Voice Over and Video in Branching Scenarios

A reader asked, “Should you include voice over and video in branching scenarios?” As with all things instructional design, the answer is “it depends.” Most of the time, I don’t use voice over or videos for branching scenarios because it adds a lot of complexity to the development and revision. However, there are exceptions when including voice over or interactive video works better. Therefore, the question isn’t really “Should you use voice over and video?” but “When should you use voice over and video in branching scenarios?”

Voice Over and Video in Branching Scenarios

Risks of including multimedia

Everyone’s time and resources are limited, so you have to consider the risks.

  • Including voice over and video increase the development time for branching scenarios.
  • Any changes you make later will be more complicated to update with more complex multimedia.
  • You may spend time focusing on multimedia rather than more complex, realistic decision-making.

The frequent assumption is that fancier multimedia will result in better learner engagement. Sometimes that’s true, but not always. A text-based scenario that is visually clean and easy to use might get better results because you can focus more on writing realistic challenges.

What would happen if we invested less in eye candy and more in designing deep challenges?

-Cathy Moore

Cathy Moore’s post, What’s the real cost of eye candy?, is focused more on images than voice over and video, but I think the same concept applies.

But sometimes, the potential benefits of using voice over and video in branching scenarios outweigh those risks.

Stable content

If the content is very stable and unlikely to change much over time, voice over might make sense in a branching scenario. Investing in creating video also makes more sense for more stable content and skills than for something that changes every 6 months.

If the content might change because of future updates, including voice over makes that harder. You could add a little voice over in the intro and conclusion without using it in the whole scenario. That would be a compromise to get a little audio without making the entire scenario harder to update.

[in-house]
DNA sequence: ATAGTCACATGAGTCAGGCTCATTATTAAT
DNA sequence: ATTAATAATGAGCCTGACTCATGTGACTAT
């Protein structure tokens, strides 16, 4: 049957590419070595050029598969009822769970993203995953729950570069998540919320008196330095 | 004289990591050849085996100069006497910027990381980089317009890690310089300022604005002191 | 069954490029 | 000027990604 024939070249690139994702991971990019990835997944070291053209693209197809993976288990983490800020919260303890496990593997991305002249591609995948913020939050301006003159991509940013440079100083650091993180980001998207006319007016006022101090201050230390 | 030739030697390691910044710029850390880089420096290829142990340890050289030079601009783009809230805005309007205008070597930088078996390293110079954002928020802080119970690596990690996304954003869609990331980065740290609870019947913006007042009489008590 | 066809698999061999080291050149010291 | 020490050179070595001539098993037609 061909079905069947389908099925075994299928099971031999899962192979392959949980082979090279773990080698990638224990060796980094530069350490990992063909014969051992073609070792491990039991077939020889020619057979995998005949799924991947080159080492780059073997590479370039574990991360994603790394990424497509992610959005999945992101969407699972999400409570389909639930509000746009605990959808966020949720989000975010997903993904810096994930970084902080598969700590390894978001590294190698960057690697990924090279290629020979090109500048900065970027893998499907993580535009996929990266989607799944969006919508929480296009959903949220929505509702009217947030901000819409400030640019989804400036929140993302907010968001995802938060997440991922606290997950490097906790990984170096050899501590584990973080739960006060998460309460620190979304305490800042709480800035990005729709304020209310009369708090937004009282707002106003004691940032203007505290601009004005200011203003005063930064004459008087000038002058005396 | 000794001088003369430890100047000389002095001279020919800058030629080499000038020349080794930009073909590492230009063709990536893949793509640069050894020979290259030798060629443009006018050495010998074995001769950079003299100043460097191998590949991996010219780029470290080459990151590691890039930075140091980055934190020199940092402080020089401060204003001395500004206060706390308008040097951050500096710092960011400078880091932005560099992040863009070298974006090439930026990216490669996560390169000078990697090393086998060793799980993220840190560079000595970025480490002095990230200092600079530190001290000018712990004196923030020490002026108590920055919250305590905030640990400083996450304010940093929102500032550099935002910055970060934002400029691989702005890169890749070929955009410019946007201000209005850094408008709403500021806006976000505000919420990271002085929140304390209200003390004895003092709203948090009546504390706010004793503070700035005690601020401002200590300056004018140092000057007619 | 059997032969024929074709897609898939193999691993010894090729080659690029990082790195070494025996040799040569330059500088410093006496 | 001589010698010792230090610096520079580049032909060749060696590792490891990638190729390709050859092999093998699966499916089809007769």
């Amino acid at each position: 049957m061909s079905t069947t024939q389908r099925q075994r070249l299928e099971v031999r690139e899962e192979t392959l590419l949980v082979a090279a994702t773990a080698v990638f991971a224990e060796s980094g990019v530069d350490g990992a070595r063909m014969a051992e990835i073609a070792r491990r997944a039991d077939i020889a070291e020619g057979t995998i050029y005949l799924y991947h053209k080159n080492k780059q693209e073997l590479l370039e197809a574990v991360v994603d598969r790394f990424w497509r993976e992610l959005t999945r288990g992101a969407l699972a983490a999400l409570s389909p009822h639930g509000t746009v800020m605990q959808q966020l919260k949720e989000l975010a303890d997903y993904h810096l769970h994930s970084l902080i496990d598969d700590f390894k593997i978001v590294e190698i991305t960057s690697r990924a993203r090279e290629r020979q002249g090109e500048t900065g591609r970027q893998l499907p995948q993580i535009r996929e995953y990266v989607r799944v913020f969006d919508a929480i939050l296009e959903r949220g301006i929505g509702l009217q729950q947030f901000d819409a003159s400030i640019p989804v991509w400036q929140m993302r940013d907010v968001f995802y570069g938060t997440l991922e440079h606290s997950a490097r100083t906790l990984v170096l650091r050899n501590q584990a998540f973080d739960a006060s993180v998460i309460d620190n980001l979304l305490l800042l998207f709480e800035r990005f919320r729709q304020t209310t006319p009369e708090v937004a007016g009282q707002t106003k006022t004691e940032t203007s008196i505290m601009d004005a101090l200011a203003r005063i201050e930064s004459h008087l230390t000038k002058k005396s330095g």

Communication skills

I have used voice over or video for communication skills where it adds to the realism. Sometimes, the nuances of tone of voice (or body language in video) are relevant to the learning objective.

Counseling women with postpartum depression? That branching scenario was better with a video where the counselors could both hear the tone of voice and see the body language.

Visual skills

In addition to communication skills where tone of voice or body language are important, sometimes skills have a visual component. If the skill involves reviewing an environment and identifying specific items or factors, then video of the workplace environment might improve learning transfer.

For example, I created an interactive video scenario for teaching paramedics to recognize concerning signs in a household (e.g., pill bottles, empty alcohol bottles) while they’re responding to calls. That branching scenario worked well with video. In that case, we wanted them to both listen to the conversation and look at the environment.

Stakeholder requests

Of course, voice over makes the learning experience take longer. It takes longer to listen to voice over than to read the same text. That shouldn’t really be a reason that we use it, but once in a while, a client really is hung up on the seat time. Other times, stakeholders are so used to everything having voice over that they just can’t envision a scenario without it.

The politics of working with clients are relevant, and sometimes you have to choose which battles to fight. Voice over isn’t going to reduce learning, just be more expensive for the client to develop, revise, and update later. If the client really wants it and will pay for it, I’ll choose to fight a different battle instead.

Further reading

For some projects, I use a conversation-driven approach rather than a branching scenario. This approach uses two characters talking about a topic, with scenario-based questions interspersed throughout. My previous post on media options for conversation-driven learning weighs the pros and cons of video, animation, photos, illustrations, and voice over. While that format benefits from more visuals and voice over (and it’s easier to update because it’s linear), some of the same considerations for multimedia apply to both branching scenarios and conversation-driven learning.

Looking for more on branching scenarios? Check out all of my posts on Storytelling and Scenarios.

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